Well, we may find out over the next few years just how trivial Mr. Sun is or is not to the climate.  And we may well find out something else many skeptics have said for years -- for activities like agriculture, cooling is way more damaging than warming.  In the Middle Ages, agriculture boomed from 1100-1300 even as temperatures rose higher than they are today (at least in Europe).  In the first decades of the 1300's, cooling led to agricultural failure and famine, famines that are often credited for weakening the population and thus increasing the mortality from the Black Death a few years later.

Justifying Genocide as Green

I kid you not

So how did Genghis Khan, one of history's cruelest conquerors, earn such a glowing environmental report card? The reality may be a bit difficult for today's environmentalists to stomach, but Khan did it the same way he built his empire — with a high body count.

Over the course of the century and a half run of the Mongol Empire, about 22 percent of the world's total land area had been conquered and an estimated 40 million people were slaughtered by the horse-driven, bow-wielding hordes. Depopulation over such a large swathe of land meant that countless numbers of cultivated fields eventually returned to forests.

In other words, one effect of Genghis Khan's unrelenting invasion was widespread reforestation, and the re-growth of those forests meant that more carbon could be absorbed from the atmosphere.

Weirdly, the author equates cooling the Earth with "a glowing environmental report card?"  How did cold become green?

In fact, the world did substantially cool in the 14th century.  The previous 300 warm years had brought prosperity and growth to Western Europe, in fact the first population growth in Europe since as early as 300AD.  The commercial and intellectual regression that is often called the Dark Ages or the early Middle Ages (say 700-1000AD) is often attributed to a demographic collapse in Western Europe.  There are many who credit, at least in part, this collapse for the fall of the Western Roman Empire.

The years 1000-1300 saw a real recovery, the first population growth for hundreds of years, and a number of important (though to us prosaic) technological, intellectual and societal advances. There are several factors behind this boom, but a large one is the Medieval Warm Period, where we can find records of certain crops (e.g. grapes in England) being grown far north of where they can be even today.

The early 1300's coincided with the return of cold, wet weather to Europe.  Whether this is in part attributable to Genghis Khan's killing rampage, I can't say.  But the effects were clear.  The 1320's and 1330's saw a series of terrible harvests and resulting famines.   By the 1340's, much of Europe was hungry and malnurished, weakening the population for the arrival of some rats carrying Bubonic Plague.  Again, not a few historians have noted that the climate-change-induced famines of the early 1300's likely made the early plagues more virulent.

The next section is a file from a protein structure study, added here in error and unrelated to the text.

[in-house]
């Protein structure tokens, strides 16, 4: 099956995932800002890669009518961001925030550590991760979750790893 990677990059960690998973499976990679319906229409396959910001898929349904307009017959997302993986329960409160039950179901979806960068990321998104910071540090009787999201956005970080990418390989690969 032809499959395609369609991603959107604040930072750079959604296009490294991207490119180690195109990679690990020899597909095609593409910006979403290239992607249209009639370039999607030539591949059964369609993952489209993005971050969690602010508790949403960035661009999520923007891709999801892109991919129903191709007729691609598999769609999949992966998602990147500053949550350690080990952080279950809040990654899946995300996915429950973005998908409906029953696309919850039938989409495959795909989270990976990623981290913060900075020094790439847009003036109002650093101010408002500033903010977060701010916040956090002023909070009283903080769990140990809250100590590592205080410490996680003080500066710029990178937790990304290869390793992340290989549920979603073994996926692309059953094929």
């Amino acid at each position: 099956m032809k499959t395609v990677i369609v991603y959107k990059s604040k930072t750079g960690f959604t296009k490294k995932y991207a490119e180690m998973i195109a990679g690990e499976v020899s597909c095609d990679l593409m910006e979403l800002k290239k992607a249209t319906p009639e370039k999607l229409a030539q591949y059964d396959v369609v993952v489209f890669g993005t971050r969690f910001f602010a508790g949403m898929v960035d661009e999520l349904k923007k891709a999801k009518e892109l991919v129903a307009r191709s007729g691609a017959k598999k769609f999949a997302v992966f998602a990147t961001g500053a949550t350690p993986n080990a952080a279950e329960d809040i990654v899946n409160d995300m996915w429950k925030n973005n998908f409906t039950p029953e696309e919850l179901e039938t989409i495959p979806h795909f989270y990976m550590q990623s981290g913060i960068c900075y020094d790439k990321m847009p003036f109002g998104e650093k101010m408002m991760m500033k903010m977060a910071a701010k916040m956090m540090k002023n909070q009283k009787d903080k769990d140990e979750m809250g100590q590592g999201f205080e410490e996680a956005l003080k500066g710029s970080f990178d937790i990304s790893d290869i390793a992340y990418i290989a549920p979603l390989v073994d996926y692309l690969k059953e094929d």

This world of failed harvests, starving, and plagues -- this is a greener world we should aspire to?

(HT:  A reader)

Modern Witch Trials

Kevin Drum, while sympathetic (as we all are) to the plight of parents of kids with autism, is obviously frustrated that a few people with no science behind them are causing kids to go un-vaccinated.  Both he and Megan McArdle suggest some reasons for this.  I added this in the comment section:

It all strikes me as part of the general rebellion against reason we see today, alas.

Last week in my class on the late Middle Ages, we learned about the
early origins of witchcraft denunciations. Most denunciations were
initiated by someone who had undergone a tragedy that seemed
inexplicable -- e.g. the death of a loved one due to disease or a crop
failure or, most commonly, the death of a child. It seems to be part of
human nature to seek out something or someone to blame, and in this case
people latched onto the least sympathetic, most marginalized people
around them (often widowed women) and accused them of witchcraft as the
cause for their tragedy.

The parallels, to me, are striking. I think many of the witchcraft accusers had the same
motivation with the Thimerosal crowd, with only the target changing (now drug companies are the
unsympathetic ones). The only real difference is that we have in fact
added a positive feedback to this point of human nature, by creating a
tort system dominated by sympathy over reason, which tends to pay off
on such wild accusations of witchcraft. 

Breast implant makers?  Burn them!  Vaccine manufacturers?   Burn them!  Obstetricians?  Burn them!